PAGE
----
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S-G report - stockpiles of medicines

1) Rising trend in medical goods 'stockpiles' - nearly 29 per cent in 6
2) How the calculations were done
3) Improvements expected
4) Background comment (including excerpt from S-G Feb 99 report)

Dear all

I started writing a summary of the latest Secretary General's report, but it
got out of hand. Will try again. Meanwhile, I spent hours figuring out that
the amounts of medical goods in warehouses _continues_ to rise, albeit
slowly. Very unfortunate for folk in Iraq, no doubt will be used by their
enemies in Washington and London.



Voices in the Wilderness UK
16B Cherwell St
Oxford OX4 1BG
01865 243 232

1) Rising trend in medical goods 'stockpiled' in Iraqi warehouses

My calculations, based on the last three reports, suggest that there was a
decided jump in the size of the problem at the end of last year (26 per
cent), and then a slight rise in the first quarter of this year (2 per
cent). Nearly 29 per cent rise in six months.

Making some assumptions, the value of medicines, medical supplies and
medical equipment piling up 'unnecessarily' in central government warehouses
seems to have gone from

$148.9m on 31 October 1999, to
$187.6m on 31 January 2000, to
$191.54 on 30 April 2000.

Note: there have been inconsistencies in the way that the UN figures deal
with the main three categories (of medicines, medical supplies, and medical
equipment) and with the important category of 'items that have failed
quality testing', but which remain in warehouses - as at 31 October 1999,
this last category accounted for $11.2m (5.6 per cent) of the value of goods
in central warehouses (S-G report, 12 November 1999).

I have tried to take account of these inconsistencies, but direct,
consistent, information from the OIP would be useful.

2) How the calculations were made

At 31 October 1999, $187.8m worth of medical goods were in warehouses. (S-G,
12 November 1999 report) If we presume that the proportions of stock
undergoing quality testing and being held as buffer stock were the same as
in November 1999 (3.9 and 16.8 per cent respectively), this means that the
value of goods being held 'unnecessarily' was roughly $148.9m.

We know that betweeen November 1999 and April 2000, the percentage of items
undergoing quality control increased from 3.9 to 9.2 per cent, 'because of
arrivals in March and April 2000' (para. 45, 1 June 2000 report). This
indicates that the proportion of medical supplies undergoing quality control
as at 31 January 2000 (the next reporting date) was much lower than in April

According to the 10 March S-G report, as at 31 January 2000, health
commodities worth $236m were in central warehouses. ($803m arrived minus
$567m distributed, para. 140.)

If we assume that $11.8m (5 per cent) worth of goods were in quality
control, and buffer stocks were around $36.6m (15.5 per cent; mid-way
between the November 1999 and April 2000 figures), this would mean that the
value of 'unnecessarily undistributed' medical goods in warehouses was
$187.6m on 31 January 2000.

The 1 June 2000 report indicates that the 'stock balance' in central
warehouses of 'medical supplies' - which appears to include medicines and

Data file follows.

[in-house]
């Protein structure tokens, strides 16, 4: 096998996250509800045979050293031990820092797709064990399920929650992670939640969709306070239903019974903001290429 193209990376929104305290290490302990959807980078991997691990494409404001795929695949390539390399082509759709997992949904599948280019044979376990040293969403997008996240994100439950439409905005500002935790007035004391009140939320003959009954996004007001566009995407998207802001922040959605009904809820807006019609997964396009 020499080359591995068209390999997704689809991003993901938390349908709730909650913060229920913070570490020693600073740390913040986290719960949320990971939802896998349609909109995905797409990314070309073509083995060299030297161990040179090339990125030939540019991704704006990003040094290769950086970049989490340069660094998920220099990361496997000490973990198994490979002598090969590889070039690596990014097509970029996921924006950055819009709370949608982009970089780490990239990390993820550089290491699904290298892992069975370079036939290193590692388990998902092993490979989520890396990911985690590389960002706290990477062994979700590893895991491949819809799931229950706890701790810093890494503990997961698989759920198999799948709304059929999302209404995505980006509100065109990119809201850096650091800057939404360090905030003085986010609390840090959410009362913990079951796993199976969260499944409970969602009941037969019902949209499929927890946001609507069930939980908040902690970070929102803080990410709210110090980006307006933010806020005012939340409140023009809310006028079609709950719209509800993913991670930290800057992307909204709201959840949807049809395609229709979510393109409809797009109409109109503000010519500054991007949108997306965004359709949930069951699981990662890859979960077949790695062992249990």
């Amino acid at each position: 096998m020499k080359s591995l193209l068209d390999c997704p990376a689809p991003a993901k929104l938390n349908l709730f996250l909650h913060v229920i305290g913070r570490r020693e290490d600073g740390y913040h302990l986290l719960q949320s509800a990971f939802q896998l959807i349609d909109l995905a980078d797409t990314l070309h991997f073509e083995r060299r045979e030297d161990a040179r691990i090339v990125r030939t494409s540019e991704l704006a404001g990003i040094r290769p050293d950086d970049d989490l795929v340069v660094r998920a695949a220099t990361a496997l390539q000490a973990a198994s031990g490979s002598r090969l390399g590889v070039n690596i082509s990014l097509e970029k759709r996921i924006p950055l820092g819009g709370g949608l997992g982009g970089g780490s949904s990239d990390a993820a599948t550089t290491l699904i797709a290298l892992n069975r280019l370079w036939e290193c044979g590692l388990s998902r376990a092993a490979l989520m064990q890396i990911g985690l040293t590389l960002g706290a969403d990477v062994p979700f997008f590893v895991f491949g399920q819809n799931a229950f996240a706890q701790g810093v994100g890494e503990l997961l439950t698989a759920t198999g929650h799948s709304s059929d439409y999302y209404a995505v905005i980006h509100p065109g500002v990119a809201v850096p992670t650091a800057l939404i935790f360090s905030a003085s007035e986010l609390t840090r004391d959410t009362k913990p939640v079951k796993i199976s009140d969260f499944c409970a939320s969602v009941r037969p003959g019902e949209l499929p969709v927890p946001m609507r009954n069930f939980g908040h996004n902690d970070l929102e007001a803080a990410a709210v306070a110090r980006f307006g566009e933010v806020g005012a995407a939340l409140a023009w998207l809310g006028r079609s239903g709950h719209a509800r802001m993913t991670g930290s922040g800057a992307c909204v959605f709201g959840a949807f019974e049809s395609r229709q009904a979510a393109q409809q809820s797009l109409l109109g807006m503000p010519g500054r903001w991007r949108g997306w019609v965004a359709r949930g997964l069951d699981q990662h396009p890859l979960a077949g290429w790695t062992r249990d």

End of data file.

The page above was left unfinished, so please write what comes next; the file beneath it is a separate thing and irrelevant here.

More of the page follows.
medical equipment - was $251.7 million on 30 April 2000. 14.7 per cent of
this constituted legitimate 'buffer stock', and 9.2 per cent were items
undergoing quality control (para. 45).

This would indicate that $191.54m worth of medical supplies were piling up
in central government warehouses 'unnecessarily'.

3) Improvements expected

The 1 June 2000 report says, 'The World Health Organization reported that
some distribution bottlenecks have been resolved'.

'The arrival of 62 cold chain trucks and 35 prefabricated cold stores should
improve both the storage capacity at central and governorate warehouses, and
the distribution of supplies. The recent arrival of forklifts has slightly
eased handling constraints at warehouses.'

'However, telecommunication difficulties continued between central and
governorate warehouses, and between warehouses and health facilities.
Furthermore, low-capacity computers at central warehouses are insufficient
to handle the volume of data, which also hampers observation. Contracts for
central warehouse computers remain on hold, awaiting the provision by the
Government of Iraq of additional information requested by the [Sanctions]
Committee.' (para. 46)

4) Background comment

No evidence has ever been produced that the build-up of stocks of medical
goods in central warehouses is the result of deliberate, malign, obstruction
by the Iraqi Government. The Secretary General has reported, repeatedly,
that there are logistical, motivational and other problems with the
distribution process, most of them the result of the conditions imposed by
the economic sanctions.

Secretary General's report, February 1999:
'The delays in distributing medical supplies, resulting in
accumulations in warehouses, are due in part to _the lack of modern
managerial tools, poor working conditions within the warehouses and the lack
of transport for moving the supplies to health centres._ They are also due,
in part, to the rigid hierarchy in the Ministry of Health administration
which makes it difficult for functionaries to approve deliveries without
approval of superiors, and this takes time.' (para. 31, emphasis added)

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